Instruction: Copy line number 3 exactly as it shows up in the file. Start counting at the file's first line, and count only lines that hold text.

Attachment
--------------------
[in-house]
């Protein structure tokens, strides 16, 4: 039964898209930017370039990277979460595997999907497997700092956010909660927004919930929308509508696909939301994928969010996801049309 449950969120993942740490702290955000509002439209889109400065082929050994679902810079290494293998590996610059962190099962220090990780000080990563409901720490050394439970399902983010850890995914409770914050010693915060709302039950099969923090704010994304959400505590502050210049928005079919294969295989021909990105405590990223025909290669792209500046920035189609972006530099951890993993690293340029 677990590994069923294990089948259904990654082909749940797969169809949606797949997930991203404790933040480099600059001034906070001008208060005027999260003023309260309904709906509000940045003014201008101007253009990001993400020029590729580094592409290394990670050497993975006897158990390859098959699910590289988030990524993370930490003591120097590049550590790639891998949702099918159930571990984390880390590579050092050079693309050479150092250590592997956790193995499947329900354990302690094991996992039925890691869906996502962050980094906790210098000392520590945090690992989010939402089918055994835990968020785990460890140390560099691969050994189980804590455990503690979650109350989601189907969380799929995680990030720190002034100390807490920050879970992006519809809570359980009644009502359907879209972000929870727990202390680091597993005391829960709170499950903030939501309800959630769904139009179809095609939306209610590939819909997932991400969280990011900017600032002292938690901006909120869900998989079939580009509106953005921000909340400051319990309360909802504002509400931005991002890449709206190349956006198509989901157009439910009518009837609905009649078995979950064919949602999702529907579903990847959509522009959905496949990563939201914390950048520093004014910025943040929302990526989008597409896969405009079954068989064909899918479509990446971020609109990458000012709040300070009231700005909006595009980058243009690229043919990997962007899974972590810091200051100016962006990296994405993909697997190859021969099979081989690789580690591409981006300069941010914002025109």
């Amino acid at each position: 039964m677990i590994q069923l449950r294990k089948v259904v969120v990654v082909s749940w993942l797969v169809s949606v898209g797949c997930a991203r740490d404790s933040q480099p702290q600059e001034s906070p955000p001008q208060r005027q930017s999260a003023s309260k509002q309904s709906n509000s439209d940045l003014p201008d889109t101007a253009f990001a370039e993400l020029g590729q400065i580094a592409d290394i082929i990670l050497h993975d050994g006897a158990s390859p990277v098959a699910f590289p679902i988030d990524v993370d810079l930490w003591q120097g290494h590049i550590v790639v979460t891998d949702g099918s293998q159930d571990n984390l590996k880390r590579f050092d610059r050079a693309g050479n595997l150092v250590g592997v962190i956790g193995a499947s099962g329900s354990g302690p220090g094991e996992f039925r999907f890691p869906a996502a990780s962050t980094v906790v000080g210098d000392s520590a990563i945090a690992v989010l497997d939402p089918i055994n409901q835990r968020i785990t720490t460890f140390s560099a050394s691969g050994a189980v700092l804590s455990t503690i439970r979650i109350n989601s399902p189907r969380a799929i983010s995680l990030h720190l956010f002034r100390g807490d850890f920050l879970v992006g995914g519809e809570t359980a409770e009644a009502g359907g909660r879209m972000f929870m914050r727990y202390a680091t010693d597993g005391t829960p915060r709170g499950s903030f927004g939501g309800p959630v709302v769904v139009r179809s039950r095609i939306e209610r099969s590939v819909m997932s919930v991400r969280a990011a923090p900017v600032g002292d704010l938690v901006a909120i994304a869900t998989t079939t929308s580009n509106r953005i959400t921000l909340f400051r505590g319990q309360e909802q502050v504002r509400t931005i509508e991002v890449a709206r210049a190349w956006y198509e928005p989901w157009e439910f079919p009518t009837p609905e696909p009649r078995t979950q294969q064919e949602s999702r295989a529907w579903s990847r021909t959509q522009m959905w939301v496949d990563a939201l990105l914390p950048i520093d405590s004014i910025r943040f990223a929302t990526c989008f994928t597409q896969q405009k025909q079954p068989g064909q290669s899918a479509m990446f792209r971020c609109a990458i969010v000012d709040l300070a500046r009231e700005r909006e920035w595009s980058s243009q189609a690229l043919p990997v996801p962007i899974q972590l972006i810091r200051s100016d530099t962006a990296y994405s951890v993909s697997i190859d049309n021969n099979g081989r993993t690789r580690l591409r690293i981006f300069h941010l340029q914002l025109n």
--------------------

């Amino acid at each position: 039964m677990i590994q069923l449950r294990k089948v259904v969120v990654v082909s749940w993942l797969v169809s949606v898209g797949c997930a991203r740490d404790s933040q480099p702290q600059e001034s906070p955000p001008q208060r005027q930017s999260a003023s309260k509002q309904s709906n509000s439209d940045l003014p201008d889109t101007a253009f990001a370039e993400l020029g590729q400065i580094a592409d290394i082929i990670l050497h993975d050994g006897a158990s390859p990277v098959a699910f590289p679902i988030d990524v993370d810079l930490w003591q120097g290494h590049i550590v790639v979460t891998d949702g099918s293998q159930d571990n984390l590996k880390r590579f050092d610059r050079a693309g050479n595997l150092v250590g592997v962190i956790g193995a499947s099962g329900s354990g302690p220090g094991e996992f039925r999907f890691p869906a996502a990780s962050t980094v906790v000080g210098d000392s520590a990563i945090a690992v989010l497997d939402p089918i055994n409901q835990r968020i785990t720490t460890f140390s560099a050394s691969g050994a189980v700092l804590s455990t503690i439970r979650i109350n989601s399902p189907r969380a799929i983010s995680l990030h720190l956010f002034r100390g807490d850890f920050l879970v992006g995914g519809e809570t359980a409770e009644a009502g359907g909660r879209m972000f929870m914050r727990y202390a680091t010693d597993g005391t829960p915060r709170g499950s903030f927004g939501g309800p959630v709302v769904v139009r179809s039950r095609i939306e209610r099969s590939v819909m997932s919930v991400r969280a990011a923090p900017v600032g002292d704010l938690v901006a909120i994304a869900t998989t079939t929308s580009n509106r953005i959400t921000l909340f400051r505590g319990q309360e909802q502050v504002r509400t931005i509508e991002v890449a709206r210049a190349w956006y198509e928005p989901w157009e439910f079919p009518t009837p609905e696909p009649r078995t979950q294969q064919e949602s999702r295989a529907w579903s990847r021909t959509q522009m959905w939301v496949d990563a939201l990105l914390p950048i520093d405590s004014i910025r943040f990223a929302t990526c989008f994928t597409q896969q405009k025909q079954p068989g064909q290669s899918a479509m990446f792209r971020c609109a990458i969010v000012d709040l300070a500046r009231e700005r909006e920035w595009s980058s243009q189609a690229l043919p990997v996801p962007i899974q972590l972006i810091r200051s100016d530099t962006a990296y994405s951890v993909s697997i190859d049309n021969n099979g081989r993993t690789r580690l591409r690293i981006f300069h941010l340029q914002l025109n």